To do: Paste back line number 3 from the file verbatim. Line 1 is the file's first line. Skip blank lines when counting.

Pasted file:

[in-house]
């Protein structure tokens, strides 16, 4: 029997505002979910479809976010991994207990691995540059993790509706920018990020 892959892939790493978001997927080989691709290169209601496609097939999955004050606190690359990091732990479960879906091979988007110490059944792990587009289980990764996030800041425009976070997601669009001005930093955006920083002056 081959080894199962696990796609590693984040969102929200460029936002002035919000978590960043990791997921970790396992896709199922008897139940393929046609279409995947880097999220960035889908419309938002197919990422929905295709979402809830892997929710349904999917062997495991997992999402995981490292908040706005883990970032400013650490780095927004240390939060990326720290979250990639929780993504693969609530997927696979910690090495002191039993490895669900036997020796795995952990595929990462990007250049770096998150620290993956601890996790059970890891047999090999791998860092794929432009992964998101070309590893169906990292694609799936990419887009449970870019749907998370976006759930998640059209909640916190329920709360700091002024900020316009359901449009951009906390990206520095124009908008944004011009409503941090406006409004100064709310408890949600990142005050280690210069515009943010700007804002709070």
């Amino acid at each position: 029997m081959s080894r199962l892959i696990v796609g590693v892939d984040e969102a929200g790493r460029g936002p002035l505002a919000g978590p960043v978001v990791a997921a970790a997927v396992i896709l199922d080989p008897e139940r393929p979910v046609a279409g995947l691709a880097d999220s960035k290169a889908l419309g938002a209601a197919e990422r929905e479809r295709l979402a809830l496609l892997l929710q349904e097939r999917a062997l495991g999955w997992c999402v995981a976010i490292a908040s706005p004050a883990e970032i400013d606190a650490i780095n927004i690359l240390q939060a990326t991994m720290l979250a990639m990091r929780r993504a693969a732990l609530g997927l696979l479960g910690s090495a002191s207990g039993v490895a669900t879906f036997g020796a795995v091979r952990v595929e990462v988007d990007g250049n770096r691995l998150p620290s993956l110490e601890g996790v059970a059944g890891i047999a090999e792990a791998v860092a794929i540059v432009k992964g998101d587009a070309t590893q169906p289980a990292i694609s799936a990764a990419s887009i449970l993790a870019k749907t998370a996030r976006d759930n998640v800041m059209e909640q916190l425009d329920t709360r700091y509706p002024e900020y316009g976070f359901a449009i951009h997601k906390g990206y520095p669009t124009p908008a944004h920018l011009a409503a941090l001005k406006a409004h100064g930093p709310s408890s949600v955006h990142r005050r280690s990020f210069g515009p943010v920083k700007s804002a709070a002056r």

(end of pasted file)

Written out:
């Amino acid at each position: 029997m081959s080894r199962l892959i696990v796609g590693v892939d984040e969102a929200g790493r460029g936002p002035l505002a919000g978590p960043v978001v990791a997921a970790a997927v396992i896709l199922d080989p008897e139940r393929p979910v046609a279409g995947l691709a880097d999220s960035k290169a889908l419309g938002a209601a197919e990422r929905e479809r295709l979402a809830l496609l892997l929710q349904e097939r999917a062997l495991g999955w997992c999402v995981a976010i490292a908040s706005p004050a883990e970032i400013d606190a650490i780095n927004i690359l240390q939060a990326t991994m720290l979250a990639m990091r929780r993504a693969a732990l609530g997927l696979l479960g910690s090495a002191s207990g039993v490895a669900t879906f036997g020796a795995v091979r952990v595929e990462v988007d990007g250049n770096r691995l998150p620290s993956l110490e601890g996790v059970a059944g890891i047999a090999e792990a791998v860092a794929i540059v432009k992964g998101d587009a070309t590893q169906p289980a990292i694609s799936a990764a990419s887009i449970l993790a870019k749907t998370a996030r976006d759930n998640v800041m059209e909640q916190l425009d329920t709360r700091y509706p002024e900020y316009g976070f359901a449009i951009h997601k906390g990206y520095p669009t124009p908008a944004h920018l011009a409503a941090l001005k406006a409004h100064g930093p709310s408890s949600v955006h990142r005050r280690s990020f210069g515009p943010v920083k700007s804002a709070a002056r």